Planning Director: St. Lawrence River marine sanctuary wouldn’t affect boating & shipping; no spending required
BY ANDY GARDNER
North Country This Week
St. Lawrence County’s planning director says if part of the St. Lawrence River is designated a federal marine sanctuary, it wouldn’t affect local or state governance on the surrounding shorelines, and the county wouldn’t be required to spend any money.
County Planning Director Jason Pfotenhauer updated the board on the National Oceanographic and Atmospheric Administration (NOAA) proposal to include St. Lawrence River waters near Hammond as part of a proposed federal Lake Ontario marine sanctuary.He said this is because of the presence of two shipwrecks there -- the America and the Keystone.
Legislator James Reagen, R-Ogdensburg, said he thinks the sanctuary should be expanded as far east as Massena to highlight the centuries of local nautical history and other shipwrecks in that area.
“I think a great majority of people in St. Lawrence County don’t realize the shipping industry did not start with the Seaway. It goes back 300 years -- the French and Indian War (now referred to as the Seven Years War), the Revolutionary War, War of 1812, commercial shipping for the 250 years after that,” he said. “There are shipwrecks off the shore of Ogdensburg I would like this committee to take a look at. I’m sure there are others in the Massena area, and others.”
He called the proposal “a great opportunity” for the county. Reagen added that the marine sanctuary could have the ability to “make people across the nation aware St. Lawrence County is here.”
Pfotenhauer said there wouldn’t be any restrictions on the use of the waters.
“From my research, there are no restrictions to fishing, commercial or recreational navigation,” Pfotenhauer said, adding that St. Lawrence Seaway shipping would also not be impacted. “There could be potential increased boat activity … could be considered problematic in circles.”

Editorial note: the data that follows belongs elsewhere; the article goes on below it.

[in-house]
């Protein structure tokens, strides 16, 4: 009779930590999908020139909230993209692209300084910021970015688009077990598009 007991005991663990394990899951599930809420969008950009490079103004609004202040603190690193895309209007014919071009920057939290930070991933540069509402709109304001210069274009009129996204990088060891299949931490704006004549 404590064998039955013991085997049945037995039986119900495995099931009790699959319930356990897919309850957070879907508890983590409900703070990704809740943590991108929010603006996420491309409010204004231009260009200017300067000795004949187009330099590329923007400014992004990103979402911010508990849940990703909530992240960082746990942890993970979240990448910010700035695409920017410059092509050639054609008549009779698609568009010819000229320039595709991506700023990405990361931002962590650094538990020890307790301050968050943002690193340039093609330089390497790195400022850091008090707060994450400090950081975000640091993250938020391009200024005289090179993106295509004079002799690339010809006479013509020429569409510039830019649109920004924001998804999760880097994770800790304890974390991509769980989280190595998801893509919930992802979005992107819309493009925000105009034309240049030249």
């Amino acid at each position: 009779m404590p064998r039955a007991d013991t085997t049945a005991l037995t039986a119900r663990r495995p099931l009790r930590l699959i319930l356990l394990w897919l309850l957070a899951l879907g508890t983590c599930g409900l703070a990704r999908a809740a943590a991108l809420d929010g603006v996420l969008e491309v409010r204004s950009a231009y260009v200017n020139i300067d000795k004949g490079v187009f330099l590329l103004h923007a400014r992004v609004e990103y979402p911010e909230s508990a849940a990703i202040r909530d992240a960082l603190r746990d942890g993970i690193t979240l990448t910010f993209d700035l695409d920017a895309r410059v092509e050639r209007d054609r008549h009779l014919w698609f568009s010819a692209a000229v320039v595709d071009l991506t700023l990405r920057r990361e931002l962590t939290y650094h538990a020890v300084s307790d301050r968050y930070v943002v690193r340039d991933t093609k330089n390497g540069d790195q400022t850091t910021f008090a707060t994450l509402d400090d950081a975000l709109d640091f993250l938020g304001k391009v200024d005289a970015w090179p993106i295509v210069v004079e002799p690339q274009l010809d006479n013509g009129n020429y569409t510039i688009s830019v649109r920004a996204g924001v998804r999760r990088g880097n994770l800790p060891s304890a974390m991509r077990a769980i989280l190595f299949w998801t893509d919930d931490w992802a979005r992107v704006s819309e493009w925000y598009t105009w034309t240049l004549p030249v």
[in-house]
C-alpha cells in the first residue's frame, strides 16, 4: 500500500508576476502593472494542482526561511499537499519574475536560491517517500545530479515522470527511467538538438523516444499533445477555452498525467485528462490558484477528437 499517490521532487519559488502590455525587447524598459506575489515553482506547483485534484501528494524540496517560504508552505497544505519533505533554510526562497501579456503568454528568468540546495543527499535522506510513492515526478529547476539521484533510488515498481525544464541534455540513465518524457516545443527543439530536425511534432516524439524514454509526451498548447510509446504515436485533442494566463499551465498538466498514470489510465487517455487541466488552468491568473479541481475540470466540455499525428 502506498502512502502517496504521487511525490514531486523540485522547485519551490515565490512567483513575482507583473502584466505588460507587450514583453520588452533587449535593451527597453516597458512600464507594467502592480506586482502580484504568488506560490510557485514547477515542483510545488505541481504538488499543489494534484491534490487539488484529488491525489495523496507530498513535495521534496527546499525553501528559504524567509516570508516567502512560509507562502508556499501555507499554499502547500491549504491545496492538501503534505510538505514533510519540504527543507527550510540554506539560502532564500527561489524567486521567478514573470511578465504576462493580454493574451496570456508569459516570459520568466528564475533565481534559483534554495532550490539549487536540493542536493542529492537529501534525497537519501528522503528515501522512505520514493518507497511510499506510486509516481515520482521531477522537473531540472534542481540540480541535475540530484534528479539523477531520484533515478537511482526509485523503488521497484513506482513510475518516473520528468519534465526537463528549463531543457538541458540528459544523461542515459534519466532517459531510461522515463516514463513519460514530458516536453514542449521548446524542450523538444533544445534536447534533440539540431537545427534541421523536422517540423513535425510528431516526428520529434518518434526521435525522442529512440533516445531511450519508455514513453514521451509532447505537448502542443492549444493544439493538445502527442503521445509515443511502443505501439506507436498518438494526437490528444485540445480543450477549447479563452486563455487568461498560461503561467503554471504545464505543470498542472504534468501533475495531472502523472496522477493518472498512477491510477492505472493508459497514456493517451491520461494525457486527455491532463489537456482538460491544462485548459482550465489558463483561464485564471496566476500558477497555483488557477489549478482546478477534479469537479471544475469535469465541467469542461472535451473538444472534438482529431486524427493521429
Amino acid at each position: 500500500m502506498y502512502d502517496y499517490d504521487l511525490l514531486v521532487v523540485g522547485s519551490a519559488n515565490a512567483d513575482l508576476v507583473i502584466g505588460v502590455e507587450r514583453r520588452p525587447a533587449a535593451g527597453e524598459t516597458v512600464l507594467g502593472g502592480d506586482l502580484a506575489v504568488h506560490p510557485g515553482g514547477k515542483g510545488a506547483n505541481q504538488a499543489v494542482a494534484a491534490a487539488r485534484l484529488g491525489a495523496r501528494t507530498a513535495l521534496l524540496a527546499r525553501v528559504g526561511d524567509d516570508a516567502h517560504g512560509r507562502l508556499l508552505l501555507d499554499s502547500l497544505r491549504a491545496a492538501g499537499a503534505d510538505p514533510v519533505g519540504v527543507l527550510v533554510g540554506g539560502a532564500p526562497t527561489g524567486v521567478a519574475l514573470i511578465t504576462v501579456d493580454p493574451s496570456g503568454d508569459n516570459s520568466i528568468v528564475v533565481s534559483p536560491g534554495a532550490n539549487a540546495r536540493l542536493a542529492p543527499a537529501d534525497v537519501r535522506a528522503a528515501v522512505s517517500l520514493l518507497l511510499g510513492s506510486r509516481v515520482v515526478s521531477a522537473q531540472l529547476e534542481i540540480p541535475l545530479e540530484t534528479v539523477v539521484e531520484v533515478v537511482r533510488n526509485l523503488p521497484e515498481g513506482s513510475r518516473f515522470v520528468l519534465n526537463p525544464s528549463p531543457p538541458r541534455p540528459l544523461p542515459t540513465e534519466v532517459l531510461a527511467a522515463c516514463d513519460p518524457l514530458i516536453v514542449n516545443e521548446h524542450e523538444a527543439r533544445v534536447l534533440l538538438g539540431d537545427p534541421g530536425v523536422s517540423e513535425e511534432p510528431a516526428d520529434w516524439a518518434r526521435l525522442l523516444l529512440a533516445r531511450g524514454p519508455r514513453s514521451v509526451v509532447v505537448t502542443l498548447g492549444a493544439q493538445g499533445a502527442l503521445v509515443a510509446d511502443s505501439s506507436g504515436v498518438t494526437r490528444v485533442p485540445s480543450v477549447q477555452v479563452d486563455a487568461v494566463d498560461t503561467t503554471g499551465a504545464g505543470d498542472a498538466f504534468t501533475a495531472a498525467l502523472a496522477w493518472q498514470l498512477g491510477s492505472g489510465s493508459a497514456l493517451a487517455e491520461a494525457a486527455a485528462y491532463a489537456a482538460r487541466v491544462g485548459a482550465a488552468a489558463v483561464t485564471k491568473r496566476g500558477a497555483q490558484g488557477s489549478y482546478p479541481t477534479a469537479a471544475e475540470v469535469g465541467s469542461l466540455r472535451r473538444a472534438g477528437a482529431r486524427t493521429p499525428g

He said there aren’t many marine sanctuaries in the United States. This would be one of about a dozen.
“It’s national recognition, potentially for a portion of St. Lawrence County. There would be attention brought to the nautical history, the shipwrecks,” Pfotenhauer told the legislators.
He said the marine sanctuary boundaries would be set at the “average of the low water location on the shoreline, so there wouldn’t be anything on the shore.”
Legislator Kevin Acres, R-Madrid, wanted to know what would happen if one of the shipwrecks were to wash ashore.
“What happens if you have a nice home on the lake and a ship, from the forces of the waves and stuff, brings it from the bottom and puts it on the shoreline?” he said. He didn’t get an answer.
Pfotenhauer said he heard concerns from communities in Wisconsin where NOAA is proposing a similar sanctuary. He called their worries “unfounded.”
“There’s very clear language in the NOAA correspondence that there is no loss of state sovereignty … they are accessible. Shoreline control concern, the boundary of the marine sanctuary will go to the … average of the low water location on the shoreline, so there wouldn’t be anything on the shore,” the SLC planning director said. “It’s clear there wouldn’t be any red herring concerns.”
He also noted that it won’t cost St. Lawrence County anything, but in the future the Board of Legislators could decide on spending money for educational or recreational partnerships tied to the marine sanctuary.
“The federal government is responsible for marine sanctuaries. They have an allotment from Congress to pay for these. It is formula-driven,” he said. “There is always opportunities for additional partnerships that could be struck that would require funding … That would certainly be a decision that would be made by this body, and not the state or a marine sanctuary entity.”